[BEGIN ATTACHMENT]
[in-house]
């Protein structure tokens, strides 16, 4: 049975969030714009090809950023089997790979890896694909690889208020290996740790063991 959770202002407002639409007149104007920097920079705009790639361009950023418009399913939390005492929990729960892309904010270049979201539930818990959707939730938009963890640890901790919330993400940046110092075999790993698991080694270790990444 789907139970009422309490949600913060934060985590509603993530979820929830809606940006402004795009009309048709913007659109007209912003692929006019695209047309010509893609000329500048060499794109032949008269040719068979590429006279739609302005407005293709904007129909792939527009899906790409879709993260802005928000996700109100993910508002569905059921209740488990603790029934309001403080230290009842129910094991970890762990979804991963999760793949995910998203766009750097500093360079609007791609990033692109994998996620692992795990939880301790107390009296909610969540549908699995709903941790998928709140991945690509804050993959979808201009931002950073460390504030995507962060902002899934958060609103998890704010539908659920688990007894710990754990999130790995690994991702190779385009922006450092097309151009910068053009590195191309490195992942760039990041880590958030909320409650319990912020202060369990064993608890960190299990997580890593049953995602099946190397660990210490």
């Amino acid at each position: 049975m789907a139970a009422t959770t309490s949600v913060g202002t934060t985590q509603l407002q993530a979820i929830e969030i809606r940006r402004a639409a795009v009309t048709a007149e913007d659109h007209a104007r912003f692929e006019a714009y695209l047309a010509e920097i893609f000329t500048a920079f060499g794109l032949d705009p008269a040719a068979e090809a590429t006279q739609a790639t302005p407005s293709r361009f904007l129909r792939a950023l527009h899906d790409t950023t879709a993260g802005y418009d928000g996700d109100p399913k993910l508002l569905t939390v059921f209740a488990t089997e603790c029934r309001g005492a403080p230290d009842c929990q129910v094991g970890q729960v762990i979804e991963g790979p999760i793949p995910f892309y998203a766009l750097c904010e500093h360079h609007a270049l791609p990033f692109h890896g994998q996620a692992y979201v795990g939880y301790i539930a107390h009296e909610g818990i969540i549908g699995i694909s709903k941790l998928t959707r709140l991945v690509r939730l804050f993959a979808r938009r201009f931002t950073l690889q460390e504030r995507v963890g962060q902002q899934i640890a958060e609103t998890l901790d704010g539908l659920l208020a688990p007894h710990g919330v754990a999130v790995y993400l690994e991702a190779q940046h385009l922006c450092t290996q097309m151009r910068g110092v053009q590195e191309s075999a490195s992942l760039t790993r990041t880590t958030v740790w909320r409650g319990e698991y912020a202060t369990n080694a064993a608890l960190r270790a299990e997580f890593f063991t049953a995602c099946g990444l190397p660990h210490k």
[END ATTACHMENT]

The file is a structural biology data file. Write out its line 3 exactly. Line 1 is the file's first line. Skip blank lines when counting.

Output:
């Amino acid at each position: 049975m789907a139970a009422t959770t309490s949600v913060g202002t934060t985590q509603l407002q993530a979820i929830e969030i809606r940006r402004a639409a795009v009309t048709a007149e913007d659109h007209a104007r912003f692929e006019a714009y695209l047309a010509e920097i893609f000329t500048a920079f060499g794109l032949d705009p008269a040719a068979e090809a590429t006279q739609a790639t302005p407005s293709r361009f904007l129909r792939a950023l527009h899906d790409t950023t879709a993260g802005y418009d928000g996700d109100p399913k993910l508002l569905t939390v059921f209740a488990t089997e603790c029934r309001g005492a403080p230290d009842c929990q129910v094991g970890q729960v762990i979804e991963g790979p999760i793949p995910f892309y998203a766009l750097c904010e500093h360079h609007a270049l791609p990033f692109h890896g994998q996620a692992y979201v795990g939880y301790i539930a107390h009296e909610g818990i969540i549908g699995i694909s709903k941790l998928t959707r709140l991945v690509r939730l804050f993959a979808r938009r201009f931002t950073l690889q460390e504030r995507v963890g962060q902002q899934i640890a958060e609103t998890l901790d704010g539908l659920l208020a688990p007894h710990g919330v754990a999130v790995y993400l690994e991702a190779q940046h385009l922006c450092t290996q097309m151009r910068g110092v053009q590195e191309s075999a490195s992942l760039t790993r990041t880590t958030v740790w909320r409650g319990e698991y912020a202060t369990n080694a064993a608890l960190r270790a299990e997580f890593f063991t049953a995602c099946g990444l190397p660990h210490k």